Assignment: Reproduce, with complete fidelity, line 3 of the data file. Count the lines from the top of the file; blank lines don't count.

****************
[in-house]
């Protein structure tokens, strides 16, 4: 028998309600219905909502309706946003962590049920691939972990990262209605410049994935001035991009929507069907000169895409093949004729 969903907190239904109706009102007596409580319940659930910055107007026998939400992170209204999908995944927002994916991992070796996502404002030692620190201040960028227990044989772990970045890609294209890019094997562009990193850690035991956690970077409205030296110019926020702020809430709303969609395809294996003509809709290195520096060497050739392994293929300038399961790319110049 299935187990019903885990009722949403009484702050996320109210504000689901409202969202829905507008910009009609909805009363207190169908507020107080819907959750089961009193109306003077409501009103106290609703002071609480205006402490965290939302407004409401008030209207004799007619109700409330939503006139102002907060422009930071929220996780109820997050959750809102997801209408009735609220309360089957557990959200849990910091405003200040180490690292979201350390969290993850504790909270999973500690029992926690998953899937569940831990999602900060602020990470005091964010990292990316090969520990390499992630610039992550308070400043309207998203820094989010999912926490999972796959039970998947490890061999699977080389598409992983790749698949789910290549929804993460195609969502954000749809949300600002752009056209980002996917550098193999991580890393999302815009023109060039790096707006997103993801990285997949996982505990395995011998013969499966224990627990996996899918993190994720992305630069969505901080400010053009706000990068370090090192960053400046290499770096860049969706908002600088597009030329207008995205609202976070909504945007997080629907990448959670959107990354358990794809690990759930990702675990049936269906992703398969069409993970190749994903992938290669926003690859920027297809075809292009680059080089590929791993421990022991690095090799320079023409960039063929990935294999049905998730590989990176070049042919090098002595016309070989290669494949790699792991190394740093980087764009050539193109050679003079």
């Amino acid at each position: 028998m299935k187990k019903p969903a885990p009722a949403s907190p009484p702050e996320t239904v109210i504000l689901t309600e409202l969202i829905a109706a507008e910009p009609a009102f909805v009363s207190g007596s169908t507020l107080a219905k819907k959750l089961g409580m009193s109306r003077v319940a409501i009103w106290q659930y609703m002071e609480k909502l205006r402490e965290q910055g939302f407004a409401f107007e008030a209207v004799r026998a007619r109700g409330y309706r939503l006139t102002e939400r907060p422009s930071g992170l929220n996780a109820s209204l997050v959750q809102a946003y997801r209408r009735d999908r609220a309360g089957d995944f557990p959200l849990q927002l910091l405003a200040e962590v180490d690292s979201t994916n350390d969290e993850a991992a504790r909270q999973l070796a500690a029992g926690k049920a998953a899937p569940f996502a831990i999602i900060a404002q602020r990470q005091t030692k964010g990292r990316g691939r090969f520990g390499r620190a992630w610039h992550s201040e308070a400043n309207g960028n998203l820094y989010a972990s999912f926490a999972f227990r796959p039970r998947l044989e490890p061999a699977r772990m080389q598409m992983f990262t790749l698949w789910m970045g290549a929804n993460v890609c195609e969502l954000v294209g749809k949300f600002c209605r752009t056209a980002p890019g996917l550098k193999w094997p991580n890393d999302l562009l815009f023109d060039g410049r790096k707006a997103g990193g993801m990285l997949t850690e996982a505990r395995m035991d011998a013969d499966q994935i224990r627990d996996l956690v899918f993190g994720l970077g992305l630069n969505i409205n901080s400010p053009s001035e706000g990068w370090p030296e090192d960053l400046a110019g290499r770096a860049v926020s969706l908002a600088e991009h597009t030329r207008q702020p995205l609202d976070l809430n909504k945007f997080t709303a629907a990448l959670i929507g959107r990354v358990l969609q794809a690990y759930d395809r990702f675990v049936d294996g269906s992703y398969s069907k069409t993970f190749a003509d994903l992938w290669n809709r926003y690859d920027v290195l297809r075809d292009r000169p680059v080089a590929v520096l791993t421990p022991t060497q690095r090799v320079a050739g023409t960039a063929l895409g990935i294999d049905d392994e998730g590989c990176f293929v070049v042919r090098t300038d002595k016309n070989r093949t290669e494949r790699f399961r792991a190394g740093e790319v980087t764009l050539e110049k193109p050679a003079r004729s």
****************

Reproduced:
């Amino acid at each position: 028998m299935k187990k019903p969903a885990p009722a949403s907190p009484p702050e996320t239904v109210i504000l689901t309600e409202l969202i829905a109706a507008e910009p009609a009102f909805v009363s207190g007596s169908t507020l107080a219905k819907k959750l089961g409580m009193s109306r003077v319940a409501i009103w106290q659930y609703m002071e609480k909502l205006r402490e965290q910055g939302f407004a409401f107007e008030a209207v004799r026998a007619r109700g409330y309706r939503l006139t102002e939400r907060p422009s930071g992170l929220n996780a109820s209204l997050v959750q809102a946003y997801r209408r009735d999908r609220a309360g089957d995944f557990p959200l849990q927002l910091l405003a200040e962590v180490d690292s979201t994916n350390d969290e993850a991992a504790r909270q999973l070796a500690a029992g926690k049920a998953a899937p569940f996502a831990i999602i900060a404002q602020r990470q005091t030692k964010g990292r990316g691939r090969f520990g390499r620190a992630w610039h992550s201040e308070a400043n309207g960028n998203l820094y989010a972990s999912f926490a999972f227990r796959p039970r998947l044989e490890p061999a699977r772990m080389q598409m992983f990262t790749l698949w789910m970045g290549a929804n993460v890609c195609e969502l954000v294209g749809k949300f600002c209605r752009t056209a980002p890019g996917l550098k193999w094997p991580n890393d999302l562009l815009f023109d060039g410049r790096k707006a997103g990193g993801m990285l997949t850690e996982a505990r395995m035991d011998a013969d499966q994935i224990r627990d996996l956690v899918f993190g994720l970077g992305l630069n969505i409205n901080s400010p053009s001035e706000g990068w370090p030296e090192d960053l400046a110019g290499r770096a860049v926020s969706l908002a600088e991009h597009t030329r207008q702020p995205l609202d976070l809430n909504k945007f997080t709303a629907a990448l959670i929507g959107r990354v358990l969609q794809a690990y759930d395809r990702f675990v049936d294996g269906s992703y398969s069907k069409t993970f190749a003509d994903l992938w290669n809709r926003y690859d920027v290195l297809r075809d292009r000169p680059v080089a590929v520096l791993t421990p022991t060497q690095r090799v320079a050739g023409t960039a063929l895409g990935i294999d049905d392994e998730g590989c990176f293929v070049v042919r090098t300038d002595k016309n070989r093949t290669e494949r790699f399961r792991a190394g740093e790319v980087t764009l050539e110049k193109p050679a003079r004729s």